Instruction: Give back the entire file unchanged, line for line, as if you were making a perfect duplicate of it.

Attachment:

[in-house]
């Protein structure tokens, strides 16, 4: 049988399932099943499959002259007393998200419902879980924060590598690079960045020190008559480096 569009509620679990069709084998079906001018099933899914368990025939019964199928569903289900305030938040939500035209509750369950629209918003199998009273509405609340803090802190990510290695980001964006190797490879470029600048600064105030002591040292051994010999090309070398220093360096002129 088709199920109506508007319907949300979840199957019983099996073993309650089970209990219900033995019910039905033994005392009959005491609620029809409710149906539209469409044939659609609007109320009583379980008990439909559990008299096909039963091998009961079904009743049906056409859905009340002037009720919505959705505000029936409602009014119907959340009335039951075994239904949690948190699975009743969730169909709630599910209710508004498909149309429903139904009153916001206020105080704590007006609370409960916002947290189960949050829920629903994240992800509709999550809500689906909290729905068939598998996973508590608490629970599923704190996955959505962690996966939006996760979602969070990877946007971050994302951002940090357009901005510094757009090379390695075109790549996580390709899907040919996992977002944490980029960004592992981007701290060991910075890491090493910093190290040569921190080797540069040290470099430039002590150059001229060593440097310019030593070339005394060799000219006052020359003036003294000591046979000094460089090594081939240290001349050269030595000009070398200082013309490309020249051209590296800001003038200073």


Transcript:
[in-house]
């Protein structure tokens, strides 16, 4: 049988399932099943499959002259007393998200419902879980924060590598690079960045020190008559480096 569009509620679990069709084998079906001018099933899914368990025939019964199928569903289900305030938040939500035209509750369950629209918003199998009273509405609340803090802190990510290695980001964006190797490879470029600048600064105030002591040292051994010999090309070398220093360096002129 088709199920109506508007319907949300979840199957019983099996073993309650089970209990219900033995019910039905033994005392009959005491609620029809409710149906539209469409044939659609609007109320009583379980008990439909559990008299096909039963091998009961079904009743049906056409859905009340002037009720919505959705505000029936409602009014119907959340009335039951075994239904949690948190699975009743969730169909709630599910209710508004498909149309429903139904009153916001206020105080704590007006609370409960916002947290189960949050829920629903994240992800509709999550809500689906909290729905068939598998996973508590608490629970599923704190996955959505962690996966939006996760979602969070990877946007971050994302951002940090357009901005510094757009090379390695075109790549996580390709899907040919996992977002944490980029960004592992981007701290060991910075890491090493910093190290040569921190080797540069040290470099430039002590150059001229060593440097310019030593070339005394060799000219006052020359003036003294000591046979000094460089090594081939240290001349050269030595000009070398200082013309490309020249051209590296800001003038200073």